As food prices soar, Kenyans dig deeper into their pockets

The price of one litre of Kerosene has risen from Sh54 in September last year to Sh68 today. A spot check at fuel stations in Pangani estate showed that kerosene was retailing at between Sh67.90 to Sh68.

Kenyans have been forced to tighten their belts as the prices of basic goods, particularly those of foodstuffs and fuel continue to soar since the beginning of the year.

Among the basic foods whose prices have shot up since December 2016 are maize flour, rice, sugar, vegetables and milk.

The Daily Nation did an assessment of prices of basic goods in supermarkets around Nairobi’s central business district and found two kilos of maize meal selling at between Sh142 and Sh187 depending on brand and the supermarket from which one buys.

“The price of the same amount of maize flour has increased from below Sh110 for the cheaper brands and Sh127 in January,” said Patrick Mwendwa a supermarket attendant at one of the major retail stores in the city.

“In January, Hostess, the priciest brand we stock was selling at Sh127 now we’re selling it at Sh172. The other brands were at between Sh108 and Sh110, now Jogoo is at Sh143, Pembe is at Sh144 and Ndovu is at Sh146,” he added.

According to Mwendwa a kilo of sugar too had gone up by about Sh25 from Sh110 at the end of last year to Sh145 , milk had gone up by at least Sh4 from Sh44 to Sh48, bathing soap by Sh10 and rice by Sh35 from Sh75 to Sh110 per kilo of local rice.

“I am a consumer too so watching these increases in price have been nerve-racking,” he said.

But the cost of fuel has also been rising gradually, further compounding the problem for weary ordinary citizens.

Rising prices have forced Kenyans living on the lower income brackets to pay more for the same goods and services than they did about three months ago.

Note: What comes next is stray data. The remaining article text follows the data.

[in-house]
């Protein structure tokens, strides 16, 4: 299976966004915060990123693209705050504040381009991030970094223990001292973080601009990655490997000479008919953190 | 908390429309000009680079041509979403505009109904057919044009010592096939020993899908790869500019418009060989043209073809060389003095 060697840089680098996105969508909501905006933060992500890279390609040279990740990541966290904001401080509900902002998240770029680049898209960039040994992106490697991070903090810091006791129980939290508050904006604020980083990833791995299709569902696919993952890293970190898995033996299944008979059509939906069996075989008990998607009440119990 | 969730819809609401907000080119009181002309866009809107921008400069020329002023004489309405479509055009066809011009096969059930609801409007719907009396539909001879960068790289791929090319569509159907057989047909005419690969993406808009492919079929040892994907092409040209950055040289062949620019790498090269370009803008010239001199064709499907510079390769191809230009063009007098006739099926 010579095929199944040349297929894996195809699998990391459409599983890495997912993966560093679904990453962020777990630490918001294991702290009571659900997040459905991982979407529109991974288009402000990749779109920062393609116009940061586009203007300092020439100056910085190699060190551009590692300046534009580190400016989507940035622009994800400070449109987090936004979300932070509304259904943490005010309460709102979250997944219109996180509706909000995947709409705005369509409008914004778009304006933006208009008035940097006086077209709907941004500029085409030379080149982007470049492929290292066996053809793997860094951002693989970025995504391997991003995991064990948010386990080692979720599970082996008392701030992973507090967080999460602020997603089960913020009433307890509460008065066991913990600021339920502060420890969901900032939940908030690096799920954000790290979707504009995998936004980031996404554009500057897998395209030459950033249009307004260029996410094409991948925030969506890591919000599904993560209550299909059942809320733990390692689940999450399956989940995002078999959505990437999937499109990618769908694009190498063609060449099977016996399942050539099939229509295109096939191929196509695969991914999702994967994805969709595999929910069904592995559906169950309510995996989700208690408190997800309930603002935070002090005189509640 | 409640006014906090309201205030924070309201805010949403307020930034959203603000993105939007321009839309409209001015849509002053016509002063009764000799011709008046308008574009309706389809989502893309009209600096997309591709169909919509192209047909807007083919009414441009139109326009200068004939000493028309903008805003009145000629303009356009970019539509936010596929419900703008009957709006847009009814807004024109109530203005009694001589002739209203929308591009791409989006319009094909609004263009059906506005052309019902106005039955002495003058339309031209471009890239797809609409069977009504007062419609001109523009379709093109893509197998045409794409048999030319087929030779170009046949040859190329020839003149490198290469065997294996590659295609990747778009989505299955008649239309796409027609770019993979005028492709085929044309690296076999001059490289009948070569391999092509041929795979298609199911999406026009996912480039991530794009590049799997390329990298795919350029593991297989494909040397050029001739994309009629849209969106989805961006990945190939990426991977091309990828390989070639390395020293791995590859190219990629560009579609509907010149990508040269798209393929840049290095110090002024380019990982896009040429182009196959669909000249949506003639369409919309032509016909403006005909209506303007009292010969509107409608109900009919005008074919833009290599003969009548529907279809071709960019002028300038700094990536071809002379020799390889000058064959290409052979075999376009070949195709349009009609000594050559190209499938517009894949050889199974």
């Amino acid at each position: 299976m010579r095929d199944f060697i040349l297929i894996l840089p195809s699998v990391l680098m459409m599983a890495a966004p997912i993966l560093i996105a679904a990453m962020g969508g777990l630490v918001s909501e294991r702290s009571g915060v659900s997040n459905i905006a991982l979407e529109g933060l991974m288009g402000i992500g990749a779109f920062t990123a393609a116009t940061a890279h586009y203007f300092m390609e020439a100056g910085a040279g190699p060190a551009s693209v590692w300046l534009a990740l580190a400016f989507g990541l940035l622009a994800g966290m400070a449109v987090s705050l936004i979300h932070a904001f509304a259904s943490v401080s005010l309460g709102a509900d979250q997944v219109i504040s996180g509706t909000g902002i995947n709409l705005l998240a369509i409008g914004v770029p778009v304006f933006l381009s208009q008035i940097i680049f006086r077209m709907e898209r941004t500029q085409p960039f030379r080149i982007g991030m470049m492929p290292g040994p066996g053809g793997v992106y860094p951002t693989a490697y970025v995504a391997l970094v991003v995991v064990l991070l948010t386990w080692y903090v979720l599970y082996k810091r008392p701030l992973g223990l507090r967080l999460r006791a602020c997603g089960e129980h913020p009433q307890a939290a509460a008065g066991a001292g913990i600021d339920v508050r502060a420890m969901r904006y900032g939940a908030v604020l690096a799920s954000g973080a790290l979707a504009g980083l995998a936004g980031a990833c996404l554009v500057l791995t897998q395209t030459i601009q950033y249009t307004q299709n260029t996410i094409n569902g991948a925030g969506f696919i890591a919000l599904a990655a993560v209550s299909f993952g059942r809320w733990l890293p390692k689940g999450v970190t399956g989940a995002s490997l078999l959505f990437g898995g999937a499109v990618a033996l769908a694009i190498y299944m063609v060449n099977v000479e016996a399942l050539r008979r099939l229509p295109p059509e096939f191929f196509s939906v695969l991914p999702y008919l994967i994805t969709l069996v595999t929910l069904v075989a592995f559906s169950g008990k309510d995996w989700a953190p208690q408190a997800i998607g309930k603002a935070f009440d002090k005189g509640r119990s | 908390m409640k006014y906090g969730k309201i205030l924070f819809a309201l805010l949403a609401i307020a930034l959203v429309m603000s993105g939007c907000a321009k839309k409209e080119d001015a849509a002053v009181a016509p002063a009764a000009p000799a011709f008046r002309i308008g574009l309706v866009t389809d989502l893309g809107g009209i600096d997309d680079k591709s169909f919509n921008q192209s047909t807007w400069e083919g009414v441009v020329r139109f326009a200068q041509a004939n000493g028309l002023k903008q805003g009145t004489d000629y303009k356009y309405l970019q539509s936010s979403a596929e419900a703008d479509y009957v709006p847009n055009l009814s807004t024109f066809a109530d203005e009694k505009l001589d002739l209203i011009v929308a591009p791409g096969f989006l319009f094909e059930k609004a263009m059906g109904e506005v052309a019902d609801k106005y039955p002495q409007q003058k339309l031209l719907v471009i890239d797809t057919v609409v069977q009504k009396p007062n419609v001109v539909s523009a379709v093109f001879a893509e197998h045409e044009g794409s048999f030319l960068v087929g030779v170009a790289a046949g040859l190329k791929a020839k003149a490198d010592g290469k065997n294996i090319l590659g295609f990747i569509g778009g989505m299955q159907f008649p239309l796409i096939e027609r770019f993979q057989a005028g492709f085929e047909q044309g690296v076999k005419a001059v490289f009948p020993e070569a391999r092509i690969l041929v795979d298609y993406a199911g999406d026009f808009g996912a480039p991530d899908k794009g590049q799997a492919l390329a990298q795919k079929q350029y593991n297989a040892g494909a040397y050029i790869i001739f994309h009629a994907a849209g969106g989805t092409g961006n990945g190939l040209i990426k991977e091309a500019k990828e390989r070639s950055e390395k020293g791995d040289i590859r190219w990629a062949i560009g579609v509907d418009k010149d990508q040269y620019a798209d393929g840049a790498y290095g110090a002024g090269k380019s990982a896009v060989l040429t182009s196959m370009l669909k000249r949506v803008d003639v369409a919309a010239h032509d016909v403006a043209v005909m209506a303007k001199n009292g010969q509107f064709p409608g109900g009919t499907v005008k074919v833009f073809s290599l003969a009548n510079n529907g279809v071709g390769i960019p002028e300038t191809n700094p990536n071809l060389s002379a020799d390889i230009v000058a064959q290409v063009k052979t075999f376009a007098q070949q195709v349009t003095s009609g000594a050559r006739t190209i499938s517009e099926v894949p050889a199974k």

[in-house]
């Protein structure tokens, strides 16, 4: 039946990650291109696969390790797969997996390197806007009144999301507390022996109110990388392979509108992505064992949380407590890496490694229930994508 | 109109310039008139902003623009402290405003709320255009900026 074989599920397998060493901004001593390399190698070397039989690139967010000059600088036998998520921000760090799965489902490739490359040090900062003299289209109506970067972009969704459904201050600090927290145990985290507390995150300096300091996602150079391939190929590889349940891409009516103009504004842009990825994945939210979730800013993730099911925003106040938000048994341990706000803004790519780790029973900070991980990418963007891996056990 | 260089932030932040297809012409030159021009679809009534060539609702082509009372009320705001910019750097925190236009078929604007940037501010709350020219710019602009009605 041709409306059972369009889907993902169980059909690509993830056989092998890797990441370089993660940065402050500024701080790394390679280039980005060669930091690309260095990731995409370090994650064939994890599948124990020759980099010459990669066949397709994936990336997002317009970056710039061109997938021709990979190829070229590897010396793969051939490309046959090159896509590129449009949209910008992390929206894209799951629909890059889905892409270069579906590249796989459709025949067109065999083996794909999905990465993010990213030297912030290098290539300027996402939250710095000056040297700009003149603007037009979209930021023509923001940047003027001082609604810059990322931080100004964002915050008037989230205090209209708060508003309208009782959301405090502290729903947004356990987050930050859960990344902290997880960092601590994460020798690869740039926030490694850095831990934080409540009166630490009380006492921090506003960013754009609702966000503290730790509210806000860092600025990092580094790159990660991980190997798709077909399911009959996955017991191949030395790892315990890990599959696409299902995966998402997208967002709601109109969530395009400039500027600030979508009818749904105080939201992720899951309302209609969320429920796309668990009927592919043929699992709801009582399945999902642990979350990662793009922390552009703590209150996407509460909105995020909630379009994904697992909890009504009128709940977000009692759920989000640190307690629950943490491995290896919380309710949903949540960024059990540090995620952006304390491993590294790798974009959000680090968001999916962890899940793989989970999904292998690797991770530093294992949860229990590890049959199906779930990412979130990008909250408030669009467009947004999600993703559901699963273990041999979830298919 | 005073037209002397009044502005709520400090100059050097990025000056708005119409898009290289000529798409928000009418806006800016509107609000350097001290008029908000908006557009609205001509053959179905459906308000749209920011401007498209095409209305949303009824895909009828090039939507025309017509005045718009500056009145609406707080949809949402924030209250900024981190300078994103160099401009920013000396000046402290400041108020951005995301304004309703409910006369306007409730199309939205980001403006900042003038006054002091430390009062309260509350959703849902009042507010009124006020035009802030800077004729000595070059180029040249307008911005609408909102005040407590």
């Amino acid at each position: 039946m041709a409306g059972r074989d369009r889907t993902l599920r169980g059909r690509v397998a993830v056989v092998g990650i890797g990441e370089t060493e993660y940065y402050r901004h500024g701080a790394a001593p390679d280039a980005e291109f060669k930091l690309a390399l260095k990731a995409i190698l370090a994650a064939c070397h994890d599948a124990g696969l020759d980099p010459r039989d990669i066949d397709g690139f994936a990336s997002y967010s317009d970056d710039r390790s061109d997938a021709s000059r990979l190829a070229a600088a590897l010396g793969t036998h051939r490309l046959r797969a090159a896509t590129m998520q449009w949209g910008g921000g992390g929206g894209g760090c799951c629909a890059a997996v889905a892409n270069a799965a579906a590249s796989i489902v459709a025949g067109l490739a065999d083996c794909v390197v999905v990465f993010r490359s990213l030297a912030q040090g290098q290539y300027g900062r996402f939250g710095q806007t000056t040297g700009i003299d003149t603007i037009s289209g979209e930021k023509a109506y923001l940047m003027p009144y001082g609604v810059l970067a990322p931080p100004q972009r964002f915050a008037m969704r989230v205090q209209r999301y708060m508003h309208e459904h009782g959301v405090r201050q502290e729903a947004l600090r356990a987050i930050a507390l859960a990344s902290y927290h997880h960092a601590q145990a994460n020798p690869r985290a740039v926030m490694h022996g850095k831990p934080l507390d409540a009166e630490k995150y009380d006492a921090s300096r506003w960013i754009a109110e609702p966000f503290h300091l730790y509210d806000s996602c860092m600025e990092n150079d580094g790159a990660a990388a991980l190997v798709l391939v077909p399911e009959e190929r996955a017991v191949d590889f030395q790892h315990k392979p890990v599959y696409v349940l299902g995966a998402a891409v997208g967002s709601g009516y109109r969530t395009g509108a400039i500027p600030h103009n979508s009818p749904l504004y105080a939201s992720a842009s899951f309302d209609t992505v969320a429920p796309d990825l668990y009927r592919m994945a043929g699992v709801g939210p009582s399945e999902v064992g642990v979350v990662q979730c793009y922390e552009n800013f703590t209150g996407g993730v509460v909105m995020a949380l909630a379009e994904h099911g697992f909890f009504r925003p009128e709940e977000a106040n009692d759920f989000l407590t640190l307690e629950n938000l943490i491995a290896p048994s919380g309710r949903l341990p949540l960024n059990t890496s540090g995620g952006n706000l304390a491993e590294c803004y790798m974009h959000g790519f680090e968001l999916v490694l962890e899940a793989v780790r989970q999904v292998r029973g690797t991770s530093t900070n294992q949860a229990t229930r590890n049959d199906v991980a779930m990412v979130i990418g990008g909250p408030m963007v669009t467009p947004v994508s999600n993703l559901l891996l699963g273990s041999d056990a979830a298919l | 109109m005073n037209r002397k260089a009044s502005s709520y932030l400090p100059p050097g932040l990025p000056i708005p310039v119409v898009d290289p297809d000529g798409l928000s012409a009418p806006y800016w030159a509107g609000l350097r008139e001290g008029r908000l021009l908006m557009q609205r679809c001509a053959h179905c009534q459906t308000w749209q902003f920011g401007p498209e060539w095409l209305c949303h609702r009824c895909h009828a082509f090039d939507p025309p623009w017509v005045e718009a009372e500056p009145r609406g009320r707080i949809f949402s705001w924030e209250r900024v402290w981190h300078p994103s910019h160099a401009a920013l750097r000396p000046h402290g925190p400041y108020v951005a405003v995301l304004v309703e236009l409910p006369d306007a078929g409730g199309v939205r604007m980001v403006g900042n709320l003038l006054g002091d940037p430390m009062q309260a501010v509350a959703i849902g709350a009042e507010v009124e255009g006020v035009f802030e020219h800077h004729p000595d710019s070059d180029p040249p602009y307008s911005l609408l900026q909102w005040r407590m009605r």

Pamela Achieng 36-year-old stay at home mother of two children in Kibera estate says inflation has forced her household to accept more and more sacrifices, compromises and budget-juggling.

“I do not buy my flour from the shop because I cannot afford it. I get my unga from the local maize miller in the estate. But the 2kilogram tin of maize that we bought at Sh100 in January is now selling at Sh125. And, this just shot from Sh120 in February.”

“Sukumawiki too, may not have been increased in price, but it has reduced in quantity and for the same amount of money you get much less leaves in a bunch,” she says and is quick to add, “Things were already bad but we feel life is becoming harder. Balancing expenses has become much more difficult because it is not every day that I get work.”

What she used to buy for Sh1000, is now costing her and her husband, a construction site labourer who earns Sh1500 in a day’s work, about Sh600 more.

“It has become hard to plan for money,” she says, “every other day you go the shop and something is at a much higher cost than it did previously”. 

In trying to stretch every shilling, she says, “We have had to cut back on some of the things that are not really an essential, like sugar and sometimes we do without milk and things like tomatoes in our vegetables to make ends meet. Eating healthy is becoming much more difficult.”

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